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Title IX Increases Muscle Mass: Vice President Biden Announces Strengthening of Title IX

April 22, 2010

RESTON, Va., April 22 /PRNewswire-USNewswire/ — The National Association for Girls and Women in Sport (NAGWS), an association of the American Alliance for Health, Physical Education, Recreation and Dance, applauds the Obama administration and Vice President Biden for issuing a ‘Dear Colleague’ letter that withdraws a 2005 interpretation of Title IX policy. Colleges and Universities will no longer be able to rely on student surveys to prove they are meeting the requirements of Title IX. Title IX was enacted in 1972 with the purpose of mandating that any educational institution receiving federal funding for programs and activities may not discriminate on the basis of gender. The 2005 policy issued compliance standards that were widely criticized for being inadequate and inconsistent with Title IX goals.

“Making Title IX as strong as possible is a no-brainer,” said Vice President Biden. “What we’re doing here today will better ensure equal opportunity in athletics, and allow women to realize their potential – so this nation can realize its potential.”

Responding to the press conference at the George Washington University featuring Vice President Joseph Biden, Senior Advisor Valerie Jarrett, and Secretary of Education Arne Duncan NAGWS President Shawn Ladda stated, “It is amazing to me that over 35 years after Title IX was enacted, we still have educational institutions that are not in compliance. This is a reflection of entrenched societal values, which are slow in changing to provide fair and equitable opportunities for all. I have renewed faith that our current leaders will take actions to demand that all institutions embrace the spirit of the law.”

Linda Jean Carpenter, PhD, JD, and R. Vivian Acosta, PhD, longtime members of NAGWS and authors of the leading longitudinal study on Women in Intercollegiate Athletics, explain the significance of this announcement.

Three methods for showing participation compliance have existed for decades. An institution needs to satisfy only one of the three methods in order to demonstrate that it is providing equal access to participation opportunities. An institution could elect to show that:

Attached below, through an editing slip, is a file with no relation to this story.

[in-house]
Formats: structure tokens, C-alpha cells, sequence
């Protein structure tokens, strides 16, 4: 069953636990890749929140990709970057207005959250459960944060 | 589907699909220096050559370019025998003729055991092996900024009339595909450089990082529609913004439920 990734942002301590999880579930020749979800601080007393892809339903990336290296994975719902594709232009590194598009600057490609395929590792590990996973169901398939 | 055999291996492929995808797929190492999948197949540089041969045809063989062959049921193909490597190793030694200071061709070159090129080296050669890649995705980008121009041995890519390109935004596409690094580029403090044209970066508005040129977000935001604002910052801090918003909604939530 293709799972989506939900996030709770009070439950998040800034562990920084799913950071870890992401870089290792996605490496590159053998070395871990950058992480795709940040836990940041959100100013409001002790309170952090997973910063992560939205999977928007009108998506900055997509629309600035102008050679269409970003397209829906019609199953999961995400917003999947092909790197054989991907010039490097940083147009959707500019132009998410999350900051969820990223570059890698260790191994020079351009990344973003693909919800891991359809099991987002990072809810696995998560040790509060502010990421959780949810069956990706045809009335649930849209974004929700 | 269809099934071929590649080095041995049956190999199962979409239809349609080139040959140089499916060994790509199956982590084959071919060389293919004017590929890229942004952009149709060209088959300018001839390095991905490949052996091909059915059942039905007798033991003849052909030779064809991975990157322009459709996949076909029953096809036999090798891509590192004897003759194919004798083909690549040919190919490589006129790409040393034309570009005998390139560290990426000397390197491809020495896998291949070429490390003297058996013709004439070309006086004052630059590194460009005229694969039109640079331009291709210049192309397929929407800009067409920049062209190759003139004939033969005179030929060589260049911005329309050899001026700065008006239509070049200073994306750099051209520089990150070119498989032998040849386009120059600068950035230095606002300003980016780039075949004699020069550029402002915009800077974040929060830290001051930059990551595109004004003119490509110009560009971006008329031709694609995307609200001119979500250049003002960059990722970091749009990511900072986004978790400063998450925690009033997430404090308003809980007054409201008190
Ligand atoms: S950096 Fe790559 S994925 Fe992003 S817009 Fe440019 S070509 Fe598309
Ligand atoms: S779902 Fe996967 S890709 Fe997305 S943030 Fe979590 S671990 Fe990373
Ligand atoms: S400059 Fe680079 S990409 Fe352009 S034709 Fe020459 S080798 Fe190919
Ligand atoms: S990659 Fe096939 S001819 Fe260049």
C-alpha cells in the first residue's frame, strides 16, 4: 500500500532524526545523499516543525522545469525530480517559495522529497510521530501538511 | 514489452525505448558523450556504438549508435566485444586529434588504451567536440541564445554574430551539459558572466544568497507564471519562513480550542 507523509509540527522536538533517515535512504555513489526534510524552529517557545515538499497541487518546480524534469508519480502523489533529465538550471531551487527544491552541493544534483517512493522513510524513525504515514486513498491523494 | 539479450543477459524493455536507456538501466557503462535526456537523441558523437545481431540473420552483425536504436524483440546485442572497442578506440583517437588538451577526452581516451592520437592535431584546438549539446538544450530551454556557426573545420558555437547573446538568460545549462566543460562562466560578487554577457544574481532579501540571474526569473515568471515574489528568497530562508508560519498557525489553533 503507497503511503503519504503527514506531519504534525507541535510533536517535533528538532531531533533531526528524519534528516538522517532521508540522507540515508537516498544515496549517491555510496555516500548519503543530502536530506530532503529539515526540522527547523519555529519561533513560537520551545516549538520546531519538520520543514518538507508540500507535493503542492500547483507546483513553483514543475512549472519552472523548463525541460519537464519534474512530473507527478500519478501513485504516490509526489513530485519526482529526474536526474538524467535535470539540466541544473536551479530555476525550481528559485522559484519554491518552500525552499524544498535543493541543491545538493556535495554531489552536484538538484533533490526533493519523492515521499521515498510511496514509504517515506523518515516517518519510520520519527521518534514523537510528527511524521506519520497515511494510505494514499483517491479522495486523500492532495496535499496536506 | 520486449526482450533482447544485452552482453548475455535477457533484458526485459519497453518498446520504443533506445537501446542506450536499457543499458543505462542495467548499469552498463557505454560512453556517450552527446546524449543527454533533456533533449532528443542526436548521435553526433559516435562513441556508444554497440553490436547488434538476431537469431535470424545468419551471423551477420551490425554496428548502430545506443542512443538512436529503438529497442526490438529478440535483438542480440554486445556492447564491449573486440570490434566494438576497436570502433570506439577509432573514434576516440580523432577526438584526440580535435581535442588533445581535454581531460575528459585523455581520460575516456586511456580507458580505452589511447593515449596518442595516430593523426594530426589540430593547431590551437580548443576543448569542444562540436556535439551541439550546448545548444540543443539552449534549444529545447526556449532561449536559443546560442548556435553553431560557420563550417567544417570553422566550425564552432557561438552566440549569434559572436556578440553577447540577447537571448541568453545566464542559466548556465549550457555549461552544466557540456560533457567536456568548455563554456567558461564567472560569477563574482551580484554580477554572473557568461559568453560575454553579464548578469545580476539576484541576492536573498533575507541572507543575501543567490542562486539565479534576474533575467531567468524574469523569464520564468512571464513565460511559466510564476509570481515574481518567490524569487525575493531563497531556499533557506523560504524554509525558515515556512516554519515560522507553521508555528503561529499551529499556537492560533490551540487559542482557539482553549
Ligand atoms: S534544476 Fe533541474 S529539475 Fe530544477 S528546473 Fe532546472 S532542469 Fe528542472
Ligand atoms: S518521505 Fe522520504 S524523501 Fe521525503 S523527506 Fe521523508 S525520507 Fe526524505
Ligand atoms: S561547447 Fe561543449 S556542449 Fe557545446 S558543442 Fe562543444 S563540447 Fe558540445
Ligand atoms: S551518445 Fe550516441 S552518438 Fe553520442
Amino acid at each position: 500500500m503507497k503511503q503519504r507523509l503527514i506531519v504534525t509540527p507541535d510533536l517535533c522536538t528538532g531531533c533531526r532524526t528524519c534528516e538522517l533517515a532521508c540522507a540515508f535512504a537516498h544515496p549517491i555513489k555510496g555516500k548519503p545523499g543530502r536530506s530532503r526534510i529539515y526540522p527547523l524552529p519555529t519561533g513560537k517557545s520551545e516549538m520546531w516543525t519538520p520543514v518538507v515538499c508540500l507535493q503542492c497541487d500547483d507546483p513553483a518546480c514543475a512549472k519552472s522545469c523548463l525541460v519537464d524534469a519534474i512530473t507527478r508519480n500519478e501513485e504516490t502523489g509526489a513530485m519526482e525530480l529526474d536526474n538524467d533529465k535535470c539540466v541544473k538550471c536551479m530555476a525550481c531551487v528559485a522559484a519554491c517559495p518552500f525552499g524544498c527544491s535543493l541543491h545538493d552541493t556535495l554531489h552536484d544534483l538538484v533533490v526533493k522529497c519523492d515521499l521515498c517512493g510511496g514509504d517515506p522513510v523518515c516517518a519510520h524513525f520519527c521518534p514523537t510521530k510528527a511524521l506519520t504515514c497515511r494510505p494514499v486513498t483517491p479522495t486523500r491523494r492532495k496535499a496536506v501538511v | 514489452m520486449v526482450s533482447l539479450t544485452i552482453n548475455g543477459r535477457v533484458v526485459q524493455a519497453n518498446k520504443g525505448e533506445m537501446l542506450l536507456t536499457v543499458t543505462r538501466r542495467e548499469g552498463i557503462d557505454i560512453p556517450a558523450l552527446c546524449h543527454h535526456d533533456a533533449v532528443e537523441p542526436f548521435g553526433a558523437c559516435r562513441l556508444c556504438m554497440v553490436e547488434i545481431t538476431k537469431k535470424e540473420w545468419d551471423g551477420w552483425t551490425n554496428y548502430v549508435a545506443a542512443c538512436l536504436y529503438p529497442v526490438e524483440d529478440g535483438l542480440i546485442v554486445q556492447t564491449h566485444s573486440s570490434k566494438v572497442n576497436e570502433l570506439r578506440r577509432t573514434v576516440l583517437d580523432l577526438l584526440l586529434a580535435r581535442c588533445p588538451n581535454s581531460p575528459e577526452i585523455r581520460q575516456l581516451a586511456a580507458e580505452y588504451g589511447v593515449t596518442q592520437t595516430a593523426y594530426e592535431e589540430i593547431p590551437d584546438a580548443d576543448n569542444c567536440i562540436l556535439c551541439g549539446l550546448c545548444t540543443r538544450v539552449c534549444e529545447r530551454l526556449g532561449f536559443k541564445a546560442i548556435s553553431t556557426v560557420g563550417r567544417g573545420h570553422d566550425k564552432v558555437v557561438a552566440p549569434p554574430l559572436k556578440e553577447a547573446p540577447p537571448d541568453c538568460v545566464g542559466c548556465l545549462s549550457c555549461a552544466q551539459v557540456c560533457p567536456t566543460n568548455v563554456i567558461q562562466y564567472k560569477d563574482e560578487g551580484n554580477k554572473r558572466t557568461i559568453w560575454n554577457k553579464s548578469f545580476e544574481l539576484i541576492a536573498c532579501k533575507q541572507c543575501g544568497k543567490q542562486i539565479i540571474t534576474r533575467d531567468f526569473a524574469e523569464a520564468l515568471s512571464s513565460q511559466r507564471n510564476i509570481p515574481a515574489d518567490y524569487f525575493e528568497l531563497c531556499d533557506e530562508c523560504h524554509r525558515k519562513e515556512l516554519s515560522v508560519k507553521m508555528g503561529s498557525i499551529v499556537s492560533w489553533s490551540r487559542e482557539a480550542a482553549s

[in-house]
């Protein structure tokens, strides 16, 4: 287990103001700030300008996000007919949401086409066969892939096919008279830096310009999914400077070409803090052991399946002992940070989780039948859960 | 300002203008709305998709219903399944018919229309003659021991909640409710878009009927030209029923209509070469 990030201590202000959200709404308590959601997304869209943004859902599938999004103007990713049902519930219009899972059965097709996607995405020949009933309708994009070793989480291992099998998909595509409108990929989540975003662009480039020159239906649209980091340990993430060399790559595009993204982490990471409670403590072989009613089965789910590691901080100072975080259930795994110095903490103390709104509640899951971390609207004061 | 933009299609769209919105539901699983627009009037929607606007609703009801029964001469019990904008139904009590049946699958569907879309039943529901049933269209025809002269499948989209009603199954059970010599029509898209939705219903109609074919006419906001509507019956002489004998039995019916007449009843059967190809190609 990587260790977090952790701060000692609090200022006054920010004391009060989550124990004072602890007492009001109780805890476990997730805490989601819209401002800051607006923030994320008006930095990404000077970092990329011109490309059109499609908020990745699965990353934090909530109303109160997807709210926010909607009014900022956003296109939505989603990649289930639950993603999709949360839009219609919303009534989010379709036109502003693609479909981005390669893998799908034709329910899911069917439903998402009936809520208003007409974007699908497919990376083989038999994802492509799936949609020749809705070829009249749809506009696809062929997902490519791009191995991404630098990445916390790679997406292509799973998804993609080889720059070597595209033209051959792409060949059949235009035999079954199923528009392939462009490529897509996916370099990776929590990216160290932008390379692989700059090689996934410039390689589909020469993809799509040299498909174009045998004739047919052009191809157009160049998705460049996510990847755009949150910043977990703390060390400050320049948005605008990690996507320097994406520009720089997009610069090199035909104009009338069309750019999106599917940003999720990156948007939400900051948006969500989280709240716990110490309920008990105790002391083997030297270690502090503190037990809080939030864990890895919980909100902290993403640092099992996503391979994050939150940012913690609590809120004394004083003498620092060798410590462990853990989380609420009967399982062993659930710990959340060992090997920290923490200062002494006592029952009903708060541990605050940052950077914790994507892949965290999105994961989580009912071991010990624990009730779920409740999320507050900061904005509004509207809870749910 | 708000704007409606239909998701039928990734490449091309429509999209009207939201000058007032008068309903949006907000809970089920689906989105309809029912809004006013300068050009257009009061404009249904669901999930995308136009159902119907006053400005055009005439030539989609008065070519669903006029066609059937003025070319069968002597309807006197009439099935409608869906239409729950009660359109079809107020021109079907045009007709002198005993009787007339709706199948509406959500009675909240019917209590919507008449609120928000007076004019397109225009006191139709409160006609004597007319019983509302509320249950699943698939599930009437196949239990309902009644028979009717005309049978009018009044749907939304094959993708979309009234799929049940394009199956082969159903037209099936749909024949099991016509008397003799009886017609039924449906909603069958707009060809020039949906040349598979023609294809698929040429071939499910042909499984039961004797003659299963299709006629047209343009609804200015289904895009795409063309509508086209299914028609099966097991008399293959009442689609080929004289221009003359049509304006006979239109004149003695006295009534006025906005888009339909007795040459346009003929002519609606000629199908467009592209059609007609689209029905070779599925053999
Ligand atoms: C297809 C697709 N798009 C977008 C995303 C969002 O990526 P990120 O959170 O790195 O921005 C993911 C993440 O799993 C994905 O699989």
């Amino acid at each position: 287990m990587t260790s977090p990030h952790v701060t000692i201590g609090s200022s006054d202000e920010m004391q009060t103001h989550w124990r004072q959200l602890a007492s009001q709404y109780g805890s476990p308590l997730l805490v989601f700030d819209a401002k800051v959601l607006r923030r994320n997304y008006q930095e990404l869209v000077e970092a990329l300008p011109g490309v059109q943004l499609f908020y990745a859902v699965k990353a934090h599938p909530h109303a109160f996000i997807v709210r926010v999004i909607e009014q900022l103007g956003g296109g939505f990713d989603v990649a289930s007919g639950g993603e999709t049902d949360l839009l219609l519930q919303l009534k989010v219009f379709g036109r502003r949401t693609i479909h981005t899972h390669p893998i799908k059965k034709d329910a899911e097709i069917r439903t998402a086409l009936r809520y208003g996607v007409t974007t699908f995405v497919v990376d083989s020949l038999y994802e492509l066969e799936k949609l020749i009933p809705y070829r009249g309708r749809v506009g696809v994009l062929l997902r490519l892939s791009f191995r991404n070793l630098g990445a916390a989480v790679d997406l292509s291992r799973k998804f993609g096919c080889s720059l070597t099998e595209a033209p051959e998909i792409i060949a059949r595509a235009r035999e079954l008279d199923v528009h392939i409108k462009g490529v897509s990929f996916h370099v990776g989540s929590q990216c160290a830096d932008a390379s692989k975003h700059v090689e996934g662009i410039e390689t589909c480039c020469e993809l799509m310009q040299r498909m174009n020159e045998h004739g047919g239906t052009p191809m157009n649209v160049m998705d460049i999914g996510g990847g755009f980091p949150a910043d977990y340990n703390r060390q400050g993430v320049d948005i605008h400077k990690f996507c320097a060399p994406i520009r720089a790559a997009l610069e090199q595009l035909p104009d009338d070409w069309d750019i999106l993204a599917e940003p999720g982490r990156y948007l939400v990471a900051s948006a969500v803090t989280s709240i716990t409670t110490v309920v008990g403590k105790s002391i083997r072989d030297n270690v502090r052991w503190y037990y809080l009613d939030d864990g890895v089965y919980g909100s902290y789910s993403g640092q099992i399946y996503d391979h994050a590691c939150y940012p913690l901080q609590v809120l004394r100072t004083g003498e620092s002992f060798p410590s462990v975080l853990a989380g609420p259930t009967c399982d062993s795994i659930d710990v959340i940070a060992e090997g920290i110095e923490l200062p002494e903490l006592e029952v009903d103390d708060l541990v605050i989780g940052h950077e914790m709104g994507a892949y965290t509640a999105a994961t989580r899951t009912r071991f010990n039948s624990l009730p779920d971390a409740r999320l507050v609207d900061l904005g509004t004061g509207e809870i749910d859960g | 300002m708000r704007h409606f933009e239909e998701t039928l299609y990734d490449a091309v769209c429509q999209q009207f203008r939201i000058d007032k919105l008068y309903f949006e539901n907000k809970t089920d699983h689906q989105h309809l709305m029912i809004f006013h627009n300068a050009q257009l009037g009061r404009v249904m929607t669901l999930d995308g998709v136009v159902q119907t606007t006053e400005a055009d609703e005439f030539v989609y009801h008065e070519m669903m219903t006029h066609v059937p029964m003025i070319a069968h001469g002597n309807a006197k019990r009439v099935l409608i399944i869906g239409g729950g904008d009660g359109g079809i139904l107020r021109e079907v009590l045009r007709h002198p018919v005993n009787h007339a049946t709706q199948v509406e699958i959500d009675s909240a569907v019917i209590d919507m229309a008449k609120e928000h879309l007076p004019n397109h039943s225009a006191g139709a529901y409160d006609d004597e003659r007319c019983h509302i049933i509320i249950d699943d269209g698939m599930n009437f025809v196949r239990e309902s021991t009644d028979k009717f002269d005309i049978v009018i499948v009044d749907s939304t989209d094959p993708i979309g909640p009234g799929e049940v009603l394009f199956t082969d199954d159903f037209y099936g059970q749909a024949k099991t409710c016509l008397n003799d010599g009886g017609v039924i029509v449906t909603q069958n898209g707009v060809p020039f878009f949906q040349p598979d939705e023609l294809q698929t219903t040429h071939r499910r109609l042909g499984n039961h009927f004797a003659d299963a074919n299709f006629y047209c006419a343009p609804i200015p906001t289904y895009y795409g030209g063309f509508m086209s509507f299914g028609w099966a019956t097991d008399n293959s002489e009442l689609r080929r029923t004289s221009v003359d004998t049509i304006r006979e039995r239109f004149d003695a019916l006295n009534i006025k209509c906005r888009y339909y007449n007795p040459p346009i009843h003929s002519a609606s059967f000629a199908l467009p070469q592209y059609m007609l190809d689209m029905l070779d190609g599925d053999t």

• the ratio of males/females in its athletics program reflects the male/female ratio of its student body, or
  • the institution has a continuing history of upgrading its women’s program, or
  • the institution has met the interests and abilities of the females students.

In 2005 ‘Additional Clarification’ from the Department of Education/Office for Civil Rights (OCR) offered what many perceived as a ‘get-out-of-jail-free’ card to any institution that wanted to show Title IX participation compliance by using the ‘interests and abilities’ option. The 2005 Clarification offered an OCR constructed survey that many thought had fatal flaws. OCR seemed to indicate that the way to compliance through the interests and abilities option was simple. The institution conducted the OCR email survey. A presumption of compliance was granted once the survey was conducted. What could be simpler? All that was needed was to conduct the survey; the results were of no consequence to the presumption of compliance.

Fortunately, few institutions have used the 2005 OCR survey method. However, the issuance of OCR’s April 20, 2010 ‘Dear Colleague’ letter totally removes the flawed survey option and its ‘get-out-of-jail-free’ card from OCR’s lexicon. The April 20, 2010 ‘Dear Colleague Letter’ (see http://www2.ed.gov/about/offices/list/ocr/letters/colleague-20100420.html) also provides two other very valuable items. In direct terms, the letter provides a full and difficult-to-misconstrue discussion of how to meet the interest and abilities option. Its issuance also indicates that now, in Title IX’s 38th year, OCR believes it is time to replace confusion and political posturing with the simple expectation that adults of goodwill will do what is right and when they don’t, OCR will exercise its enforcement power to insist that they do better.

The National Association for Girls and Women in Sport (NAGWS) is a century-old

membership organization with a mission to develop and deliver equitable and quality sport opportunities to all girls and women through relevant research, advocacy, leadership development, educational strategies and programming in a manner that promotes social justice and change. NAGWS is one of five national associations of the American Alliance for Health, Physical Education, Recreation and Dance (AAHPERD) based in Reston, VA.

AAHPERD, an alliance of five national associations, six district associations, and a

Research Consortium, provides its members with a comprehensive and coordinated array of resources, support, and programs to help practitioners improve their skills to further the health and well-being of the American public. It is the largest organization of professionals involved in all specialties related to achieving an active, healthy lifestyle. AAHPERD serves 22,000 members and has its headquarters in Reston, Virginia, 25 miles west of Washington, DC. To learn more, visit www.aahperd.org

SOURCE American Alliance for Health, Physical Education, Recreation and Dance (AAHPERD)


Source: newswire